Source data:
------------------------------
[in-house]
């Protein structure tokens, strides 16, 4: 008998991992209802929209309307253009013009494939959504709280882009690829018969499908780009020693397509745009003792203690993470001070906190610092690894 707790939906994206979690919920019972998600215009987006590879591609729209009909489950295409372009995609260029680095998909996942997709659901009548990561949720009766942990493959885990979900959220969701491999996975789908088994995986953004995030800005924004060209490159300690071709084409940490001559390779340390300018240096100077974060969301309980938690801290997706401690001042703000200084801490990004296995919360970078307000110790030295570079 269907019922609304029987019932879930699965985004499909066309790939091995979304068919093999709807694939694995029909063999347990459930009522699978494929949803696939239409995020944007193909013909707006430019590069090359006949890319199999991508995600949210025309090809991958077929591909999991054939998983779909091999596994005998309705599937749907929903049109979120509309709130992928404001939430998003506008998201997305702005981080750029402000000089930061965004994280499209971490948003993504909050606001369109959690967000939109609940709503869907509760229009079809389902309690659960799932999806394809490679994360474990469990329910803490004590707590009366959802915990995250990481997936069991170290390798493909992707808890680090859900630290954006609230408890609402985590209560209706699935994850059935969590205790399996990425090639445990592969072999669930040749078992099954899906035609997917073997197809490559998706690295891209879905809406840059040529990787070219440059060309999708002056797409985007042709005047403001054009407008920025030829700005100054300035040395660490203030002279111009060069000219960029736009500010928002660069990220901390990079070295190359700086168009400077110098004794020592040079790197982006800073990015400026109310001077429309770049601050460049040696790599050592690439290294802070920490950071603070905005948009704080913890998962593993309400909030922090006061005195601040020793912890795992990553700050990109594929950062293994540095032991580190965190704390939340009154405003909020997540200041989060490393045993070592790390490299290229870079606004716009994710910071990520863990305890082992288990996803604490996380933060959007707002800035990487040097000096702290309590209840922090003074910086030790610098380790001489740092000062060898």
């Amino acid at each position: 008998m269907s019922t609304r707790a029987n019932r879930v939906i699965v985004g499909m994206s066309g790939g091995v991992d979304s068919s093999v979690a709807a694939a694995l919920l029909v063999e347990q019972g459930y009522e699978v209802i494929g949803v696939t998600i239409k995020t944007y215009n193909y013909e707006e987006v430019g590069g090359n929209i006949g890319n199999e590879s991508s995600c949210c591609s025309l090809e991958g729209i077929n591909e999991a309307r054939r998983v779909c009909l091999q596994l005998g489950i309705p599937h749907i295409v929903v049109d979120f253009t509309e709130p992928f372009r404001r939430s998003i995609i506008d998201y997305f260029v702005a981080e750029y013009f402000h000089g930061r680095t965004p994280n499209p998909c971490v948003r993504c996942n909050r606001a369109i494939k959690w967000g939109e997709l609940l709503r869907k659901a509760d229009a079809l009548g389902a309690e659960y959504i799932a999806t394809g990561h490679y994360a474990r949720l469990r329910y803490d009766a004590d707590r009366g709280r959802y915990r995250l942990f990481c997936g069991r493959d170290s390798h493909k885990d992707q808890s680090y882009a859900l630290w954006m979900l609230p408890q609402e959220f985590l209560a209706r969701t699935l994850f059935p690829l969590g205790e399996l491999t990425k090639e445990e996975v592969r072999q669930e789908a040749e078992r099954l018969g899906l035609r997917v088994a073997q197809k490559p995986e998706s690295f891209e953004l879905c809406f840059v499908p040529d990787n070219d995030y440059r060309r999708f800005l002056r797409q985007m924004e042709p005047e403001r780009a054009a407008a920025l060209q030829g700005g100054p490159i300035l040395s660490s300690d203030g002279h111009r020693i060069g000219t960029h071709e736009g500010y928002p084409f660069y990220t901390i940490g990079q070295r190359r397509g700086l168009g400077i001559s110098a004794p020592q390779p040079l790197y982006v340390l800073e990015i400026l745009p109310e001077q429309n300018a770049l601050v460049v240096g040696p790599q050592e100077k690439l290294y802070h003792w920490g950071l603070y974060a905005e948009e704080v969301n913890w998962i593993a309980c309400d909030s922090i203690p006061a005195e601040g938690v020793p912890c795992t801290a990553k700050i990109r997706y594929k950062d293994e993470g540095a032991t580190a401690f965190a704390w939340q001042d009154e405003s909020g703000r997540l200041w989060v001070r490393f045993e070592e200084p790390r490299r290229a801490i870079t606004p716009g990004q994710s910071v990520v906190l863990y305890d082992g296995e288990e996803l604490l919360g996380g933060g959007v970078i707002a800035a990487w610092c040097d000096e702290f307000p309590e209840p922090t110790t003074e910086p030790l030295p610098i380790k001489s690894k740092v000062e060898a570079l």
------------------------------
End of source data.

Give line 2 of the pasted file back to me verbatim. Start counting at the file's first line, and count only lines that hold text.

């Protein structure tokens, strides 16, 4: 008998991992209802929209309307253009013009494939959504709280882009690829018969499908780009020693397509745009003792203690993470001070906190610092690894 707790939906994206979690919920019972998600215009987006590879591609729209009909489950295409372009995609260029680095998909996942997709659901009548990561949720009766942990493959885990979900959220969701491999996975789908088994995986953004995030800005924004060209490159300690071709084409940490001559390779340390300018240096100077974060969301309980938690801290997706401690001042703000200084801490990004296995919360970078307000110790030295570079 269907019922609304029987019932879930699965985004499909066309790939091995979304068919093999709807694939694995029909063999347990459930009522699978494929949803696939239409995020944007193909013909707006430019590069090359006949890319199999991508995600949210025309090809991958077929591909999991054939998983779909091999596994005998309705599937749907929903049109979120509309709130992928404001939430998003506008998201997305702005981080750029402000000089930061965004994280499209971490948003993504909050606001369109959690967000939109609940709503869907509760229009079809389902309690659960799932999806394809490679994360474990469990329910803490004590707590009366959802915990995250990481997936069991170290390798493909992707808890680090859900630290954006609230408890609402985590209560209706699935994850059935969590205790399996990425090639445990592969072999669930040749078992099954899906035609997917073997197809490559998706690295891209879905809406840059040529990787070219440059060309999708002056797409985007042709005047403001054009407008920025030829700005100054300035040395660490203030002279111009060069000219960029736009500010928002660069990220901390990079070295190359700086168009400077110098004794020592040079790197982006800073990015400026109310001077429309770049601050460049040696790599050592690439290294802070920490950071603070905005948009704080913890998962593993309400909030922090006061005195601040020793912890795992990553700050990109594929950062293994540095032991580190965190704390939340009154405003909020997540200041989060490393045993070592790390490299290229870079606004716009994710910071990520863990305890082992288990996803604490996380933060959007707002800035990487040097000096702290309590209840922090003074910086030790610098380790001489740092000062060898």